Yes. It seems that in ovarian cancer the most important factor is the permissive environment. That means that somehow the body, at some point, gave up and stopped fighting the disease and the disease exploded. And that’s what I really want to understand: Why did the body allow the virus to grow?

Don’t all viruses effectively trick the cell into replicating its own DNA with phage? Does this have anything to do wtih ovarian cancer?

Yes, thats right. That has to do with cervical cancer, which is attached to some strains to herpes. And it’s exactly what happens.

But because it's a virus, it's not hidden. While the virus triggers cell multiplicaton at the same time it puts some very serious antigens at the cell surface, which makes it possible for the immune system to spot it and kill it, which is why vaccination is working. That's the best case scenario becuase you can mount an immune response that is very efficient against the cancer early on. So all the cancers that are derived from herpes viruses are totally within our reach, now, using those anti herpes vaccinations.

Your generation was the first generation to take advantage of this. It's a very large part of cancer worldwide--for example, throat cancer and cervical cancer. Those are almost fully preventable. Unfortnately for Ovarian cancer we did not find any virus that triggers the transformation. It does not seem to be exogenic.

h5. An orthotopic model of serous ovarian cancer in immunocompetent mice for in vivo tumor imaging and monitoring of tumor immune responses (Connolly / Nunez-Cruz / Scholler, 2010)

Does that mean it's invisible to the body?

No, it’s actually worse than that. Not only is it not rejected by the immune system, it’s actually encouraged to grow. It's very subversive. It’s an abnormal animal cell that for some reason found a way to talk to the environment and say, 'Please feed me, let me grow,' and for some reason the body will work against it's own interest and help it grow. It's true perversion.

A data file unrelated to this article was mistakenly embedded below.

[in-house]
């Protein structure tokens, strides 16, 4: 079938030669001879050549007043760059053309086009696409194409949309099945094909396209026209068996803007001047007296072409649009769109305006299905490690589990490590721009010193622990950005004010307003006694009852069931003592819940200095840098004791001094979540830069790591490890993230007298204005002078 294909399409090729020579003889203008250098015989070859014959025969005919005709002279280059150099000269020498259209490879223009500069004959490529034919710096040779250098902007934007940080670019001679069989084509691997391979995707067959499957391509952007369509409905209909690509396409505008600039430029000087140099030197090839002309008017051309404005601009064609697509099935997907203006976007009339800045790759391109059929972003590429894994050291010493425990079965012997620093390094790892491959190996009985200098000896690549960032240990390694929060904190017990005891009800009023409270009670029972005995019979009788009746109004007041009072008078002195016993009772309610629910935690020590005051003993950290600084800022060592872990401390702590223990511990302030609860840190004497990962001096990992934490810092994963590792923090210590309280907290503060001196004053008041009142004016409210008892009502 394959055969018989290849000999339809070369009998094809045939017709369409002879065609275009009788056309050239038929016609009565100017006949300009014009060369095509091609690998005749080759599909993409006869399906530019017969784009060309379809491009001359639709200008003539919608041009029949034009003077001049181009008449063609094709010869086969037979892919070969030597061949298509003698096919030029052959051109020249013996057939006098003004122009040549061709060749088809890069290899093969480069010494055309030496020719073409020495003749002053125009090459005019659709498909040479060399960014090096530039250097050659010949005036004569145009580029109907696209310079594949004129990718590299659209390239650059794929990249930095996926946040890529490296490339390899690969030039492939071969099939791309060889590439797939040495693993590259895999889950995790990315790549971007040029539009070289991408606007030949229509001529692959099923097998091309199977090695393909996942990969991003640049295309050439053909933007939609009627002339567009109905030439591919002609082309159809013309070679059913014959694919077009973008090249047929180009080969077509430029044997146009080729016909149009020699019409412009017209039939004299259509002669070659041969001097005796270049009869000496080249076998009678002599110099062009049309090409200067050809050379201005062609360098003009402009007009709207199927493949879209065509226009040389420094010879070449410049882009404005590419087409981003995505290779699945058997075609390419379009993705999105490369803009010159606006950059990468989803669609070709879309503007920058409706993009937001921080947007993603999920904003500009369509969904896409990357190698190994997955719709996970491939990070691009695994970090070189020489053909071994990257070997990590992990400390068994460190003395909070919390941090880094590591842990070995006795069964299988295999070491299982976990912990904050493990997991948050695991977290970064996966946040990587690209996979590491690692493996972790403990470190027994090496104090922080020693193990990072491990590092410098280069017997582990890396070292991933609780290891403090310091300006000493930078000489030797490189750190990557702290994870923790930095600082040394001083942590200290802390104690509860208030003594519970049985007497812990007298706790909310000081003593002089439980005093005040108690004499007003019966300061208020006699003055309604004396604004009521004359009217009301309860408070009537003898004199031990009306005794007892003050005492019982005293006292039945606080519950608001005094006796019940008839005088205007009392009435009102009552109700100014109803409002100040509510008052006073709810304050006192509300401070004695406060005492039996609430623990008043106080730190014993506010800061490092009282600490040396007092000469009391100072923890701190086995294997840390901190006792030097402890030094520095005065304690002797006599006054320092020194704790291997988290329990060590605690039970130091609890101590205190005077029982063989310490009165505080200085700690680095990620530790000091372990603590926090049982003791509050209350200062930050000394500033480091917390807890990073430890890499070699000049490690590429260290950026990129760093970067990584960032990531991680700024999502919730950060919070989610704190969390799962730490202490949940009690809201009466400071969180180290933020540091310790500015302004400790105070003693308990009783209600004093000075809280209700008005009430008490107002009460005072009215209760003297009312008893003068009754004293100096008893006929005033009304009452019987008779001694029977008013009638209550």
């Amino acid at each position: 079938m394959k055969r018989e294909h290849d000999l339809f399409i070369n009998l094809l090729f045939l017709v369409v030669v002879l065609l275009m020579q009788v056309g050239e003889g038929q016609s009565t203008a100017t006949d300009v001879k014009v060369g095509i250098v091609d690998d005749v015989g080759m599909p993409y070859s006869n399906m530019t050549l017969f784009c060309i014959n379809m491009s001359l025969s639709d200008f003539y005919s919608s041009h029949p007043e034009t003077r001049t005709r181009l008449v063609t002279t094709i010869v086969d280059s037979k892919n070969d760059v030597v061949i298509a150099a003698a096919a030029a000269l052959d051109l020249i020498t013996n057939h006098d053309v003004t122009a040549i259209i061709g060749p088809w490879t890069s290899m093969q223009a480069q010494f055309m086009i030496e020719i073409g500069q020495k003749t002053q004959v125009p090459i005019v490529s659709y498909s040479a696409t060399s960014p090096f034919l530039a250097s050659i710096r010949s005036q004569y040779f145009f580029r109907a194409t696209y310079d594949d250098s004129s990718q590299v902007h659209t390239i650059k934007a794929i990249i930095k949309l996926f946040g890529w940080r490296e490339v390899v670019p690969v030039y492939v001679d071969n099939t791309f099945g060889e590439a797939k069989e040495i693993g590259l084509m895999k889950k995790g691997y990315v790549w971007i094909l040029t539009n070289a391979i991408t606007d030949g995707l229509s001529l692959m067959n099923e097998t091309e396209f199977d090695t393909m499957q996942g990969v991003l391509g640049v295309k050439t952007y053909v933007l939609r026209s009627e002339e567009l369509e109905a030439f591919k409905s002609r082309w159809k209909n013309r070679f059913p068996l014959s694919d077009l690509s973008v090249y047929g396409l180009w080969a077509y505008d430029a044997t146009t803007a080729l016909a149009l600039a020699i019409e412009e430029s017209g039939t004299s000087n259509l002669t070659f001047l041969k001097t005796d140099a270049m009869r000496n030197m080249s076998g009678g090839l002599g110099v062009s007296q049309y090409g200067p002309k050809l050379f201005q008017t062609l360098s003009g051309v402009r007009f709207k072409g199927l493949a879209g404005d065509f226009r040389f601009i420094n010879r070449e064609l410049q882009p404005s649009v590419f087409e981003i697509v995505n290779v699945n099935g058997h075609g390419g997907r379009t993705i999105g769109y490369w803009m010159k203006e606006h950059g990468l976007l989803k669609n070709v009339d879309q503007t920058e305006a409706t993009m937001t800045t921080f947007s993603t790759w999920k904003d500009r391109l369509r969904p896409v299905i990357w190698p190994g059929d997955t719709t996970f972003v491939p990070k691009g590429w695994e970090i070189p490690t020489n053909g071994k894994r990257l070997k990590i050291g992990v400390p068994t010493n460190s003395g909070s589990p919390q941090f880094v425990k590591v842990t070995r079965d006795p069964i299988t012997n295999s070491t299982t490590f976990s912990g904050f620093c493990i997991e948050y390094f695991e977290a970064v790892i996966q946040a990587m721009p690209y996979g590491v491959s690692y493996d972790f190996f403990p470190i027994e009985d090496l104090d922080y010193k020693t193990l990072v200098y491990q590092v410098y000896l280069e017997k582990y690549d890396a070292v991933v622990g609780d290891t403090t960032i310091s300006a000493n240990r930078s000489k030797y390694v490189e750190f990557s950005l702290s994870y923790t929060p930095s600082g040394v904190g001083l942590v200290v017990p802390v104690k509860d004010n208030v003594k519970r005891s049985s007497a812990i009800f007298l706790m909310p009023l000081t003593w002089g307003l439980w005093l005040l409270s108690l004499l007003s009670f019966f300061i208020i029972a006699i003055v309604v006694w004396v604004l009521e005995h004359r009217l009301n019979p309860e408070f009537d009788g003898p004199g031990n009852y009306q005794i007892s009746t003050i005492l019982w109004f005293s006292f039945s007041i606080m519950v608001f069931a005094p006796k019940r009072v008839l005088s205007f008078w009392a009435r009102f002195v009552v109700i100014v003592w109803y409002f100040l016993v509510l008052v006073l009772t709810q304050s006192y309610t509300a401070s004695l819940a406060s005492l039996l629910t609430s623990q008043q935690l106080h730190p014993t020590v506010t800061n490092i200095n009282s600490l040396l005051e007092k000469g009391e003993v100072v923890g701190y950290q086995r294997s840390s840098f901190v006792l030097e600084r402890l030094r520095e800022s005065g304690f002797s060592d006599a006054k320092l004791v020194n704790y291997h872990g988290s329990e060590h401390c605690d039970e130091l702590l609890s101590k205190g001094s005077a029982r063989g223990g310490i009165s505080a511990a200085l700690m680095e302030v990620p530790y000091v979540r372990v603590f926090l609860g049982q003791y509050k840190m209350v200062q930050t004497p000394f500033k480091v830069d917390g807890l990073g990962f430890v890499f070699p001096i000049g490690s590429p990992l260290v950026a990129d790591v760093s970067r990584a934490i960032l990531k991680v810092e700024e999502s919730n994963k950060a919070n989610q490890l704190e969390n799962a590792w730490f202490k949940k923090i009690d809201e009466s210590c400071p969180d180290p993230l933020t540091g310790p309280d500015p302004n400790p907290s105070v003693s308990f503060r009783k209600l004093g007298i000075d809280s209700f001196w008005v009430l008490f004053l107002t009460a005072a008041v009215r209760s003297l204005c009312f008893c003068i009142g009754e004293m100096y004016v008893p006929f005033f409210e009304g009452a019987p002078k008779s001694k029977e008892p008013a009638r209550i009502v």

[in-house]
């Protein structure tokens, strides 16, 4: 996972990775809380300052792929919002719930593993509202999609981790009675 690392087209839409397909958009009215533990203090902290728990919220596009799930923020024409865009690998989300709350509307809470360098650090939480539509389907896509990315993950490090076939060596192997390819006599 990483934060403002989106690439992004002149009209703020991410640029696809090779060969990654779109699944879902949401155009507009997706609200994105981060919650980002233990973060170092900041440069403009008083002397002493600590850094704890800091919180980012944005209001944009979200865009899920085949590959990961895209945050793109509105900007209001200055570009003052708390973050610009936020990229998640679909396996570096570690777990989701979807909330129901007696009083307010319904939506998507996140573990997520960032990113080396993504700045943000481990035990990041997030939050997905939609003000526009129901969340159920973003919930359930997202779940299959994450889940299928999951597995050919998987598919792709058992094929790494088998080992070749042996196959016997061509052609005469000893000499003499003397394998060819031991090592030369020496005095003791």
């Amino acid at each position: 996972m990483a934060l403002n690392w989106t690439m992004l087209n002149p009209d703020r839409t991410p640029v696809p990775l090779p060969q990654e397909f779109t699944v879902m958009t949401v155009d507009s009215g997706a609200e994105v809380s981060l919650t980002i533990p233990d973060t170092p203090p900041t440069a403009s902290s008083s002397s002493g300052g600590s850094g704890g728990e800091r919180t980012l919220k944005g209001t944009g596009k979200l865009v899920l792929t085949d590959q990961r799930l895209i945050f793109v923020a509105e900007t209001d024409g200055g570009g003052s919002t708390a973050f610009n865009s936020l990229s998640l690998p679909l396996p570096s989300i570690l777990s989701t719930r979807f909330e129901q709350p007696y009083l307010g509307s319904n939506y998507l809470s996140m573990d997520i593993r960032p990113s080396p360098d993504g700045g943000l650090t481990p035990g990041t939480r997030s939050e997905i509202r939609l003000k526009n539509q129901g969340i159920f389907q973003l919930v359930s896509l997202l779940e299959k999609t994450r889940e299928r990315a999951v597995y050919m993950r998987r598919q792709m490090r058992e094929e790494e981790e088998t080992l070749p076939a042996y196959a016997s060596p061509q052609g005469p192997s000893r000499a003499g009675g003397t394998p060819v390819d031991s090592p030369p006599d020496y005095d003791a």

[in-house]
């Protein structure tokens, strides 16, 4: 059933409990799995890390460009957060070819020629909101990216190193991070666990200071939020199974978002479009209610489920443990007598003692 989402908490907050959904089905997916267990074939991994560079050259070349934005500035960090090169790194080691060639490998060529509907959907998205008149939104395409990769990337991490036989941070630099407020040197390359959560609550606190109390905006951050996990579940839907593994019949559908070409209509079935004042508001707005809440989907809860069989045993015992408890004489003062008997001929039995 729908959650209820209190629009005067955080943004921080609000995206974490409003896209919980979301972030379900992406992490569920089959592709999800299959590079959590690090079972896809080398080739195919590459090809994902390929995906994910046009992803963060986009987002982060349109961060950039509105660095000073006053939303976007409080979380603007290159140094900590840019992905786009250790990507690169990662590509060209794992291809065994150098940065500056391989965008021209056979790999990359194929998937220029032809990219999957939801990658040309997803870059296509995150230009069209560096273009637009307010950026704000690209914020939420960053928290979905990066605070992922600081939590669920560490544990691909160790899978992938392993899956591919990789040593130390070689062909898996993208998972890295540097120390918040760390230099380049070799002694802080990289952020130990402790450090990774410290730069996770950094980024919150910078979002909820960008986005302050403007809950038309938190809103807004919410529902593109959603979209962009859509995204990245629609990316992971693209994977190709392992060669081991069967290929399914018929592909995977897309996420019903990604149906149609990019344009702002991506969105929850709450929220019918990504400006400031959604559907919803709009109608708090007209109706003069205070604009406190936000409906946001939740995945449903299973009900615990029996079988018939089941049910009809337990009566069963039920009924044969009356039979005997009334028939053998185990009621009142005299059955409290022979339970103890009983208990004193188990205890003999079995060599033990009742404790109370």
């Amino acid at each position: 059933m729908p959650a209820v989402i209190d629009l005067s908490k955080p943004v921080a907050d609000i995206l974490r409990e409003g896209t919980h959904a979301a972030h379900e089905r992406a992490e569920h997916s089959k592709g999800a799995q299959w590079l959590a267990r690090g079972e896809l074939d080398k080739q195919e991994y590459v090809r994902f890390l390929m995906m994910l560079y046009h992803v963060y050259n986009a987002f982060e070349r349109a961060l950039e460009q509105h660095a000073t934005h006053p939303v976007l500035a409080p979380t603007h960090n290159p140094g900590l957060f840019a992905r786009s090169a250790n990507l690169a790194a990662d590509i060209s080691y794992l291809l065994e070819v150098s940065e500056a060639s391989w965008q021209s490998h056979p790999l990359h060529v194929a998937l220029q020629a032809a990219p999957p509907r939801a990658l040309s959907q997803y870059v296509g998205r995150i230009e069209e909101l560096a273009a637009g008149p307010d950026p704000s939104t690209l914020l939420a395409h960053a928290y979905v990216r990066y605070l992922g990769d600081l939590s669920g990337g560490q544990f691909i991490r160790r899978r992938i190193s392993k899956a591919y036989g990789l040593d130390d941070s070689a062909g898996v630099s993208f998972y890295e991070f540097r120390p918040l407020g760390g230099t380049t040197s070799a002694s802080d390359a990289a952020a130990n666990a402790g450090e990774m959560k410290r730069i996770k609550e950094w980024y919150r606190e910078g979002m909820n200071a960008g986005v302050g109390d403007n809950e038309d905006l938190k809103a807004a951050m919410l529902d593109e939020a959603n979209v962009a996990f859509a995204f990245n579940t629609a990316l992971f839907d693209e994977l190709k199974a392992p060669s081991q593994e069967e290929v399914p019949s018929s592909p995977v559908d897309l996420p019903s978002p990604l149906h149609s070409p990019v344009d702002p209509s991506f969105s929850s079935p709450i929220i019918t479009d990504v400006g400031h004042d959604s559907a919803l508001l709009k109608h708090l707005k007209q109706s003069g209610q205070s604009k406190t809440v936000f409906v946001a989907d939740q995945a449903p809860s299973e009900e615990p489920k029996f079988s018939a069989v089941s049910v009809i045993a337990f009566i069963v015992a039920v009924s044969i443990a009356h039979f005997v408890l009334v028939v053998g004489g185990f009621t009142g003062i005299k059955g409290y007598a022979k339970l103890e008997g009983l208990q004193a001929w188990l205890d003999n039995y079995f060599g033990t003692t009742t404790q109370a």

What other kinds of cancer does that? What kinds will the body specifically help to grow?

The most violent ones are like pancreatic cancer. Those are the ones that are killing the fastest. Really, it's the body that is self destructing.

So you know that in vivo will help you better understand where the cancer will proliferate?

No. Ovarian cancer is contained in the lower abdomen, and thats it. Its enough to kill you--it doesnt need to spread.

Okay, so what does invivo imaging do for you?

You will see the tumor developing early on. In fact you will see the tumor, which is already helpful. For ovarian cancer, the spreading is not an issue. In breast cancer it would be more interesting. But for us, essentially we need to see the tumor very deep inside the organs and how it interacts with the environment.

So what kind of gives you a huge terrain to test for ways that cancer cells interact with the environment? Do you work on a specific timeline, or have a checklist that you are aiming towards?

When I set up an experiment? Or in genreal?

I guess in general. How far along do you think you have to go to track cancer until you know it's behavior?

You want me to predict how long it will take to cure cancer?

No. Just ovarian cancer

I might get lucky. Might happen tomorrow.